New book sheds light on violence against health-care workers
Since the COVID-19 pandemic, health-care workers have been thrust into the spotlight and heralded as heroes. From a nightly clap to honking horns or hanging signs in windows, the world has shown support to those in the frontlines. However, a new book sheds light on the dark side of health care that its authors hope will shock Canadians into action.
Code White is based on four years of research and more than 100 interviews with nurses, personal support workers, aides, porters, clerical workers, and cleaning staff who detail incidences of abuse in health settings. The term “code white” refers to a violent incident or threat of violence in a health-care setting.
Written by Athabasca University (AU) sociology tutor Dr. James T. Brophy and his University of Windsor colleague Dr. Margaret M. Keith, they tell the stories of these workers and, in doing so, are advocating for change.
“We had worked for over 40 years in occupational health and had not heard very much about the prevalence of violence in health care,” Brophy said. “We were shocked.”
Violence often overlooked
The majority of the violence against health-care workers, he said, is directed at women, many of whom face “dangerous risks” that often go overlooked.
“One reason is that the fear of reprisals permeates the culture of health care and keeps these workers from speaking publicly about what is happening,” Brophy said.
“Violence is so ubiquitous and pervasive that it now has become normalized and viewed as simply part of the job.”
The book is based on three separate peer-reviewed studies, led by Brophy and Keith, that explored the experiences of workers in Ontario health facilities. The first two examined violence and abuse in hospitals and long-term care facilities, and the third focused on the experiences of workers during the first few months of the COVID-19 pandemic. The book expands on these findings and recommendations to include the rest of Canada and other countries.
All three studies found significant evidence of violence against health-care workers—as told by the workers themselves.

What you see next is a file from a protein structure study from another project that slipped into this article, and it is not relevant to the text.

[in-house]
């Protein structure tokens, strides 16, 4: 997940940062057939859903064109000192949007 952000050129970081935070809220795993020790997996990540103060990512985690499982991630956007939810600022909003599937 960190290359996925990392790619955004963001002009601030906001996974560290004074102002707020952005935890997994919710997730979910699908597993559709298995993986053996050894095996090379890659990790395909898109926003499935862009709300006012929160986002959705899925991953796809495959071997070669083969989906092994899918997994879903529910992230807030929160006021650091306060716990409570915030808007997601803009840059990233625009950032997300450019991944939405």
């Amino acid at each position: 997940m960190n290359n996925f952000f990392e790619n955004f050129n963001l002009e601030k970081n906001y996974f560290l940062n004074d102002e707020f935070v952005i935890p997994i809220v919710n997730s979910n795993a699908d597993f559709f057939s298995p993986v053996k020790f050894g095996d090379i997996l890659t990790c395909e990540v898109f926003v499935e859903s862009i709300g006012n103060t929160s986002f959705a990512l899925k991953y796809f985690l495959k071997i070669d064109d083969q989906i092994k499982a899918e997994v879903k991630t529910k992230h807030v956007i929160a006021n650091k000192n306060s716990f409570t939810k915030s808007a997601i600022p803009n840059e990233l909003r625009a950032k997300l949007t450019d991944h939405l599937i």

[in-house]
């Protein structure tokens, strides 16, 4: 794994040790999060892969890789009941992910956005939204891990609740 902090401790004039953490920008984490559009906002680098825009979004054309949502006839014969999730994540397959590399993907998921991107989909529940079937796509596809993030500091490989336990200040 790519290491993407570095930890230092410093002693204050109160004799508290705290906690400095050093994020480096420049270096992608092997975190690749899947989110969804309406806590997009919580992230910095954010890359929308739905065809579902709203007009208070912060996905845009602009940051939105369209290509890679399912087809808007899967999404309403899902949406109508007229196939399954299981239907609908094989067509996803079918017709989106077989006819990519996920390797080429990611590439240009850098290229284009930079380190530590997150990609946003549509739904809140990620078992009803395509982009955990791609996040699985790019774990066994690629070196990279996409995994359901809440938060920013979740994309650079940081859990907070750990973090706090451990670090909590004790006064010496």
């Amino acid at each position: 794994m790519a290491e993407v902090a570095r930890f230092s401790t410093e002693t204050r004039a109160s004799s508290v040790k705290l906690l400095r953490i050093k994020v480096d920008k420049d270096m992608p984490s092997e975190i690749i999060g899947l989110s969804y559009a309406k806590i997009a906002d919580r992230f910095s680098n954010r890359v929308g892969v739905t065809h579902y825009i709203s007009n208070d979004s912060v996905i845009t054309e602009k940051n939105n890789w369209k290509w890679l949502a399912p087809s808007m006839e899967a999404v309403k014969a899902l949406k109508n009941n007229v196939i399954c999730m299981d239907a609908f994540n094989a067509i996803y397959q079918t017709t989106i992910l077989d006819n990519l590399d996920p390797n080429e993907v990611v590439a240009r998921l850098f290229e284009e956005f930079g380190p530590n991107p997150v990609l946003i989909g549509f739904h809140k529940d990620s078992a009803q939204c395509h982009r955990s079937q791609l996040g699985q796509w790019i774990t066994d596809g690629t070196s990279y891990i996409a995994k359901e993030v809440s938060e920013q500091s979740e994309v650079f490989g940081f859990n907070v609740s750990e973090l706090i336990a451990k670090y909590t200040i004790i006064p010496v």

Study participants described violence that included physical and verbal abuse, situations often exacerbated by long wait times and inadequate safety measures. Poor communication between different health professions and occupational groups regarding potentially violent situations were other contributing factors. For some patients, even being in the hospital setting itself could trigger altercations.
Underfunding and understaffing part of the problem, researchers say
The researchers theorize that “decades of underfunding and understaffing” and the privatization of facilities such as long-term care have contributed to the problem. This could explain why violence in the workplace has long gone unnoticed or ignored.
Brophy said one reason for compiling the research into a book was that he wanted readers to raise their voices and demand change.
“We need a serious public examination of our health-care system that includes healthcare workers and their voices and experience,” Brophy said.
In terms of solutions, whistleblower protection for health-care workers could help solve the crisis, he added. This would give workers legally binding protections that empower them to speak out without fear of retribution.
As part of the book’s launch, the publisher is holding an online event on Sept. 2. The event will feature a conversation between the authors and the author of the book’s foreword, Michael Hurley (Ontario Council of Hospital Unions / Canadian Union of Public Employees), moderated by Jane McArthur.